To Report Child Abuse and Neglect call: 

Deaf/Heard of Hearing Call Maine Relay 711




  • Department of Health and Human Services, Office of Child and Family Services 1-877-452-1999
  • 2-1-1 Maine, Inc. (Free information & Referral): Dial 211 or 1-877-463-6207 (Out of State)
  • Office of Financial Independence (OFI) Support and Services: OFI Main Telephone Line 1-(800)-442-6003
  • Maine Unemployment Hotline: 1-(800)-593-8660
  • Elder/Dependent Adult Abuse: 1-800-624-8404 (Voice) or 711 (Maine Relay)
  • Poison Control Center: 1-800-222-1222 (Voice) 1-877-299-4447 (TTY) Northern New England Poison Center
  • Maine Statewide Crisis Hotline 1-888-568-1112 (Voice/TTY) (Crisis Hotline)
  • Suicide Prevention: 1-800-273-TALK (8255) Maine Youth Suicide Prevention Program
  • Domestic Violence Hotline 1-866-834-HELP (4357)


PRIORITY NOTICE: Expanded Authority of Reserve Funds

An Act Regarding the Reserve Funds of Certain School Organizational Structures was signed by Governor Mills on March 12, 2020 and will become effective on June 16, 2020.

The contents of the new legislation are summarized below and may be of interest to leaders of some School Administrative Unit (SAU)s. Administrators may wish to consult with legal counsel regarding the procedures for establishing reserve funds for their school organizational structure.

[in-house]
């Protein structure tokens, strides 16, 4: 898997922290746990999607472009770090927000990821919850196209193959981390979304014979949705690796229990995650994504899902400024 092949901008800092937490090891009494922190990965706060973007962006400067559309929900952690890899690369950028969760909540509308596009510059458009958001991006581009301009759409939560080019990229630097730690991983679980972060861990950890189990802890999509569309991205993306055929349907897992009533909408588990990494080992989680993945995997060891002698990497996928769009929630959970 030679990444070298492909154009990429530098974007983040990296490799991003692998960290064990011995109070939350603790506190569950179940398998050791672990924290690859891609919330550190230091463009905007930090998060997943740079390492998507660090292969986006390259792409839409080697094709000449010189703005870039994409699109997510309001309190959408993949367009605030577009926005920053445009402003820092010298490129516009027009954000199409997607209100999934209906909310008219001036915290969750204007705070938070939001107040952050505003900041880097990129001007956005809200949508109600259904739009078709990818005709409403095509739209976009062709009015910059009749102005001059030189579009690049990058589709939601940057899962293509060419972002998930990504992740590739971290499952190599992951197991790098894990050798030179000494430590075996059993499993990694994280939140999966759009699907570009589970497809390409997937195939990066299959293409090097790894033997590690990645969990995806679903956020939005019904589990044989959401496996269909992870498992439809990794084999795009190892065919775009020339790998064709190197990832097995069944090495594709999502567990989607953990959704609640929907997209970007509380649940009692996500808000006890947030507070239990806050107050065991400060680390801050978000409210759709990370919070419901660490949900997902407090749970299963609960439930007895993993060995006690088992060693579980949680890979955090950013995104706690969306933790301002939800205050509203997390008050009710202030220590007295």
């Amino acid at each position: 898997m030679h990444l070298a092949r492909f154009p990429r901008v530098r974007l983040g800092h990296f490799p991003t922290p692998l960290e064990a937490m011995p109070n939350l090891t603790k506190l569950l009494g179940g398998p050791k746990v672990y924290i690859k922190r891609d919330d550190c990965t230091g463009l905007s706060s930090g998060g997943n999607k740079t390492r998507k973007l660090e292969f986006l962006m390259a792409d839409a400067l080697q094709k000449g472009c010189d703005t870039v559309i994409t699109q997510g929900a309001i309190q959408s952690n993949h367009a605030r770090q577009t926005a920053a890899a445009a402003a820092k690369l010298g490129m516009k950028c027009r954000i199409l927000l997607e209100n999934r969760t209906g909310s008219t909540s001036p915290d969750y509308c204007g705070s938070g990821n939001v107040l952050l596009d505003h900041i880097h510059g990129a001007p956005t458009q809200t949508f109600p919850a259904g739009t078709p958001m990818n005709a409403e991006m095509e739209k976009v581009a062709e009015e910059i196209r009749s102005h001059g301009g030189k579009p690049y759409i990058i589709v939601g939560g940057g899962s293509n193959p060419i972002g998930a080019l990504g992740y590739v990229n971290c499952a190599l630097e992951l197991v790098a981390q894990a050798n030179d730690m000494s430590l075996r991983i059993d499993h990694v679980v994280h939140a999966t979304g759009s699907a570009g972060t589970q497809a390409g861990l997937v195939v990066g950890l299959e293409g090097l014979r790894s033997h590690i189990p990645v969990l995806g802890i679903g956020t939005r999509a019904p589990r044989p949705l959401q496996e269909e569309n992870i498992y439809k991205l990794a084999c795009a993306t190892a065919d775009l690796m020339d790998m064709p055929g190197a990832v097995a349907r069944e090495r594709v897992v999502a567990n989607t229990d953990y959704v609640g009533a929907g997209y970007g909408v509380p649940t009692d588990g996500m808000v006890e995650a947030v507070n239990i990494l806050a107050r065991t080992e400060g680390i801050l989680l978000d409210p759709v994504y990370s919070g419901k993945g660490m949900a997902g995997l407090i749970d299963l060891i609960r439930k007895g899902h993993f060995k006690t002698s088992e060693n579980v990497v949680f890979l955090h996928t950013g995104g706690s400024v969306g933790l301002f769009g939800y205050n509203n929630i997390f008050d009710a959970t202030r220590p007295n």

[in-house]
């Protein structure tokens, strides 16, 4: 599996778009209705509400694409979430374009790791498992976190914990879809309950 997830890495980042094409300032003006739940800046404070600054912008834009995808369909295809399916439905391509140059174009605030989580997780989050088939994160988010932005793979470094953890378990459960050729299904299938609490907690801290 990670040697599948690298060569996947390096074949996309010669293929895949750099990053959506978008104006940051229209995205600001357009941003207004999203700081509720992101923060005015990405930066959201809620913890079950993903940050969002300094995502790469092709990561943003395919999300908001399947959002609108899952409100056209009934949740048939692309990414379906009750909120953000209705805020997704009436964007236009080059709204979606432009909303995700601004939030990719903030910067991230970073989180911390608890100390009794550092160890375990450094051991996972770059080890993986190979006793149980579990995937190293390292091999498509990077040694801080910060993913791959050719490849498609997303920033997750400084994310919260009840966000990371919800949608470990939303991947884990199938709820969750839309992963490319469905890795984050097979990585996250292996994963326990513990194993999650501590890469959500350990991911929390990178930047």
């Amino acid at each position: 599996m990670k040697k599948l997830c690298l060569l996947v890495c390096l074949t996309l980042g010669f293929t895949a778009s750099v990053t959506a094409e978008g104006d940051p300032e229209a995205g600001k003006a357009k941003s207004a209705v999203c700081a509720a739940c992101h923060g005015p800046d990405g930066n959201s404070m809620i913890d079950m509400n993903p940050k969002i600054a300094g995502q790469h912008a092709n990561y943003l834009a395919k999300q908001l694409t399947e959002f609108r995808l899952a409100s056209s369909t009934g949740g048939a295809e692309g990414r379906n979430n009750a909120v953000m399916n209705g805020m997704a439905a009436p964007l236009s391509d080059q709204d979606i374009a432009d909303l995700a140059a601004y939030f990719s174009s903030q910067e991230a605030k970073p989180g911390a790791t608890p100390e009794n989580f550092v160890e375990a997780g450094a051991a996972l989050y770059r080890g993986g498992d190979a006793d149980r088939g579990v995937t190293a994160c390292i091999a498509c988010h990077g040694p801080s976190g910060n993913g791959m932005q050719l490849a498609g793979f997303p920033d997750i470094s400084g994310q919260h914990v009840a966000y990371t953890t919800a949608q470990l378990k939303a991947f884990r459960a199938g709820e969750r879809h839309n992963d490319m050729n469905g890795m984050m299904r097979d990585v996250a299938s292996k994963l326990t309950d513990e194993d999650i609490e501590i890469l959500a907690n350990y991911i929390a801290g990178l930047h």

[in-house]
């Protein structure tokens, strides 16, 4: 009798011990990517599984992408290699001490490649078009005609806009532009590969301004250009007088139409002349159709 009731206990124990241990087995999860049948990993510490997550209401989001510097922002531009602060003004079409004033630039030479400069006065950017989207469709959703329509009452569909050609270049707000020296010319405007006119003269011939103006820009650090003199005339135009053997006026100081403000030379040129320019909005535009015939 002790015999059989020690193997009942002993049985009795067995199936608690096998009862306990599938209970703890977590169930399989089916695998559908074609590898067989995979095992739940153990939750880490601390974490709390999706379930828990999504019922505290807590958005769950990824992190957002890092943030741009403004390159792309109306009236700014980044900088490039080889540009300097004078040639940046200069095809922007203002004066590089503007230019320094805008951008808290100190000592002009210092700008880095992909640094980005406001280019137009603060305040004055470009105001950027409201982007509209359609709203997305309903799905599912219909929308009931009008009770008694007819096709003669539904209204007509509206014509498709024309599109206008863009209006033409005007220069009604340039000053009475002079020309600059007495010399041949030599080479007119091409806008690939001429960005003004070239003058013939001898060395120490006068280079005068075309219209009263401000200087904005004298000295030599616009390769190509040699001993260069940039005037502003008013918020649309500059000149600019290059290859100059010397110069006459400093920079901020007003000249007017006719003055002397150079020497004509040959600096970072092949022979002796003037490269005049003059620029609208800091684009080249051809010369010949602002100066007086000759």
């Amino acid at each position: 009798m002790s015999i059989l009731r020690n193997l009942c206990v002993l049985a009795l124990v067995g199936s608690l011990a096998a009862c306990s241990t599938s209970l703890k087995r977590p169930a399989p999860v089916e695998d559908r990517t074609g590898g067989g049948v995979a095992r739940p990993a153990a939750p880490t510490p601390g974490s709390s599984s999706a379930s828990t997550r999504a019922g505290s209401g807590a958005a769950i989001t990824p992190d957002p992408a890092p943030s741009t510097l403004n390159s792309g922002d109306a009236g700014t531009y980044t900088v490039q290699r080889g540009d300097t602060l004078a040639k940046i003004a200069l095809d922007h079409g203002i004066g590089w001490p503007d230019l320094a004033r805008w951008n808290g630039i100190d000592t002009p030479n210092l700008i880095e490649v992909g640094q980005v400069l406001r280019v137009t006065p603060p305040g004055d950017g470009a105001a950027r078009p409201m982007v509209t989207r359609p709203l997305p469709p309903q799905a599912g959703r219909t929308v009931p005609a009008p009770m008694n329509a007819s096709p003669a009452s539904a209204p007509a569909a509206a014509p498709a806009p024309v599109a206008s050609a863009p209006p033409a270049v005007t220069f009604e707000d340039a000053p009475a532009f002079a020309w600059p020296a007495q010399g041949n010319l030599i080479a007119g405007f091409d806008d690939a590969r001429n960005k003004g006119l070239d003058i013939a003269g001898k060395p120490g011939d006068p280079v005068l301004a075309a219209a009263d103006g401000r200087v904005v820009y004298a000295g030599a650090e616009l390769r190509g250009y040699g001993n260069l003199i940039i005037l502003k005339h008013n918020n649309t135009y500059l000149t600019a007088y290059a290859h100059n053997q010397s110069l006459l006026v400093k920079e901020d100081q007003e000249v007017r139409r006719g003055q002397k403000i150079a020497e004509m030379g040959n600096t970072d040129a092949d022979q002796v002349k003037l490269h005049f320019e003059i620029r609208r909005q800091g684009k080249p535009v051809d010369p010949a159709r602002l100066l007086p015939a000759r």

School Administrative Units included in this act are School Administrative Districts (SADs), Regional School Units (RSUs), Community School Districts (CSDs), and Career and Technical Education (CTE) Regions.

Previously, School Administrative Units were able to establish a reserve fund for school construction projects and for financing the acquisition or reconstruction of a specific or type of capital improvement. This new legislation provides additional flexibility to create reserve funds for any of the following: regular education, special education, career and technical education, other instruction such as summer school and extracurricular activities, student and staff support, system administration, school administration, transportation and buses, facilities maintenance, debt service and other commitments; and all other expenditures including school lunch. The request for the reserve fund must be included in the district budget and have a description of the purpose for the reserve fund. The governing board is the trustee of the reserve fund, and in the cases of SADs, RSUs and CSDs, the fund must be deposited or invested by the treasurer as directed by the governing board.

Previously, Boards of Directors of any of these SAUs were able to expend money from reserve funds only if they were authorized to do so by a vote at a district budget meeting and an article for the purpose for the reserve fund had been in the warrant calling the meeting. However, this legislation now also provides the Boards of Directors with the ability to expend funds when the expenditure is required by law or in an emergency where the cost of a district vote is prohibitive. The governing board of the SAUs may expend the funds after providing public notice of a regular or special meeting, at which a vote to expend funds from the reserve fund will be taken. A public hearing must be held prior to the vote to expend funds from the reserve fund, and the vote must be recorded in the meeting minutes.